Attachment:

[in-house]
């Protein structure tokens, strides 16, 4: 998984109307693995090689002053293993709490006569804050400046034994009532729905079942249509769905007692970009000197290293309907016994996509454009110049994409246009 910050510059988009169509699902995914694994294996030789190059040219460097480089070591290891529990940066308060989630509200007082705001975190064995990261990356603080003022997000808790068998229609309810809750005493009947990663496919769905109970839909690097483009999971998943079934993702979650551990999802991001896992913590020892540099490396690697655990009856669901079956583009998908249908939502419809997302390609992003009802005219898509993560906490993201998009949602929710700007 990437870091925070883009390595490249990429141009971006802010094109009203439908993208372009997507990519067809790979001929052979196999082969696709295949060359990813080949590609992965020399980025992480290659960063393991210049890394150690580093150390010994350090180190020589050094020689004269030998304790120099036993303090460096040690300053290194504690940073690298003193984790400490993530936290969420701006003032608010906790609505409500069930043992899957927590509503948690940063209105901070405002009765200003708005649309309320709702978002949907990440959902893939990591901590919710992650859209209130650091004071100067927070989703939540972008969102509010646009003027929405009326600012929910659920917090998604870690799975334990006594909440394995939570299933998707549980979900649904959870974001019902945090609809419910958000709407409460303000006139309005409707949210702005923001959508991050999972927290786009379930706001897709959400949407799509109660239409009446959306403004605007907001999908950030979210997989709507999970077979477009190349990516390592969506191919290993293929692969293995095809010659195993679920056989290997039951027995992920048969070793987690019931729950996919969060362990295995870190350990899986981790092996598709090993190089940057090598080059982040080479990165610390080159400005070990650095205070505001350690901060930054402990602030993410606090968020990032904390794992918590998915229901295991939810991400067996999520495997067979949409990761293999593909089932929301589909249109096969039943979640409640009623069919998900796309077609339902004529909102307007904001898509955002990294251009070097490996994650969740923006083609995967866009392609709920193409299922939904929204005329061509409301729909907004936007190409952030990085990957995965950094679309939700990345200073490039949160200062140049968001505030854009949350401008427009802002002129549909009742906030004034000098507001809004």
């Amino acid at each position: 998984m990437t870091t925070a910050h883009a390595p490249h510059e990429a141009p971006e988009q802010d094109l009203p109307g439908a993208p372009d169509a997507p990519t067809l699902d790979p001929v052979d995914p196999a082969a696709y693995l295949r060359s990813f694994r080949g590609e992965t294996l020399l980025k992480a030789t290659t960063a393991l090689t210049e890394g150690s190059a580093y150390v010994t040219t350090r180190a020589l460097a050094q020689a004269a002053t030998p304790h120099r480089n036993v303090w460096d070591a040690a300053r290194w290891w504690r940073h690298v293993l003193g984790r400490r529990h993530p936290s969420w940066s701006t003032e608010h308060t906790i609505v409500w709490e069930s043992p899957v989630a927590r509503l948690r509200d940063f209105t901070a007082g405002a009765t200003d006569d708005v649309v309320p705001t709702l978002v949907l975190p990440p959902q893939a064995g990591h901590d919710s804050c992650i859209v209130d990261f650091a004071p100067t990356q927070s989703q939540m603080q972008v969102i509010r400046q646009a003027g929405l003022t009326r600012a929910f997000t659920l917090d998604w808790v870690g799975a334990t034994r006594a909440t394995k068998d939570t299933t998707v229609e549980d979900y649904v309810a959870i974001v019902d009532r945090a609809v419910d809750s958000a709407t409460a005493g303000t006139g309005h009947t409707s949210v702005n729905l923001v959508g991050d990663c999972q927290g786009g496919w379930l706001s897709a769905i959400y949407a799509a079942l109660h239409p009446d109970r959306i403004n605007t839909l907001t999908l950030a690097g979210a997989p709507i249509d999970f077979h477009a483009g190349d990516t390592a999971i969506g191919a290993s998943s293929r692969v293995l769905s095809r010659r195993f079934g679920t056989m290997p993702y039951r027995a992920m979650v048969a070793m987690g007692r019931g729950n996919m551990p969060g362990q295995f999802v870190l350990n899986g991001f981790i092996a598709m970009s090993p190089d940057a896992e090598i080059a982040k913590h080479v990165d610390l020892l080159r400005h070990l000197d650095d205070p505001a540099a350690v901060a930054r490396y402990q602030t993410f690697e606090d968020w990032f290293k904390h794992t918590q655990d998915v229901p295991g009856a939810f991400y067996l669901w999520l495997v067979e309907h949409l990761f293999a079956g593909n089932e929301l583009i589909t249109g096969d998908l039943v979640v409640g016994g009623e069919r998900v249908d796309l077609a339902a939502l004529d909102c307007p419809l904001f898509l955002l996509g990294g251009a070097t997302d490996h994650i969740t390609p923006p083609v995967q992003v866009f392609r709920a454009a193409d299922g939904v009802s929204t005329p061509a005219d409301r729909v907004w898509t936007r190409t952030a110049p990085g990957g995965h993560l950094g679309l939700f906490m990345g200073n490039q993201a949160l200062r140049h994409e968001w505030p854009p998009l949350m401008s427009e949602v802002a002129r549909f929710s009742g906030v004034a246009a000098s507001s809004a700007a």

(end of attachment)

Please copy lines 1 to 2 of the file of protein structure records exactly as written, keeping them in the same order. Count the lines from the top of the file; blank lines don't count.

[in-house]
């Protein structure tokens, strides 16, 4: 998984109307693995090689002053293993709490006569804050400046034994009532729905079942249509769905007692970009000197290293309907016994996509454009110049994409246009 910050510059988009169509699902995914694994294996030789190059040219460097480089070591290891529990940066308060989630509200007082705001975190064995990261990356603080003022997000808790068998229609309810809750005493009947990663496919769905109970839909690097483009999971998943079934993702979650551990999802991001896992913590020892540099490396690697655990009856669901079956583009998908249908939502419809997302390609992003009802005219898509993560906490993201998009949602929710700007 990437870091925070883009390595490249990429141009971006802010094109009203439908993208372009997507990519067809790979001929052979196999082969696709295949060359990813080949590609992965020399980025992480290659960063393991210049890394150690580093150390010994350090180190020589050094020689004269030998304790120099036993303090460096040690300053290194504690940073690298003193984790400490993530936290969420701006003032608010906790609505409500069930043992899957927590509503948690940063209105901070405002009765200003708005649309309320709702978002949907990440959902893939990591901590919710992650859209209130650091004071100067927070989703939540972008969102509010646009003027929405009326600012929910659920917090998604870690799975334990006594909440394995939570299933998707549980979900649904959870974001019902945090609809419910958000709407409460303000006139309005409707949210702005923001959508991050999972927290786009379930706001897709959400949407799509109660239409009446959306403004605007907001999908950030979210997989709507999970077979477009190349990516390592969506191919290993293929692969293995095809010659195993679920056989290997039951027995992920048969070793987690019931729950996919969060362990295995870190350990899986981790092996598709090993190089940057090598080059982040080479990165610390080159400005070990650095205070505001350690901060930054402990602030993410606090968020990032904390794992918590998915229901295991939810991400067996999520495997067979949409990761293999593909089932929301589909249109096969039943979640409640009623069919998900796309077609339902004529909102307007904001898509955002990294251009070097490996994650969740923006083609995967866009392609709920193409299922939904929204005329061509409301729909907004936007190409952030990085990957995965950094679309939700990345200073490039949160200062140049968001505030854009949350401008427009802002002129549909009742906030004034000098507001809004």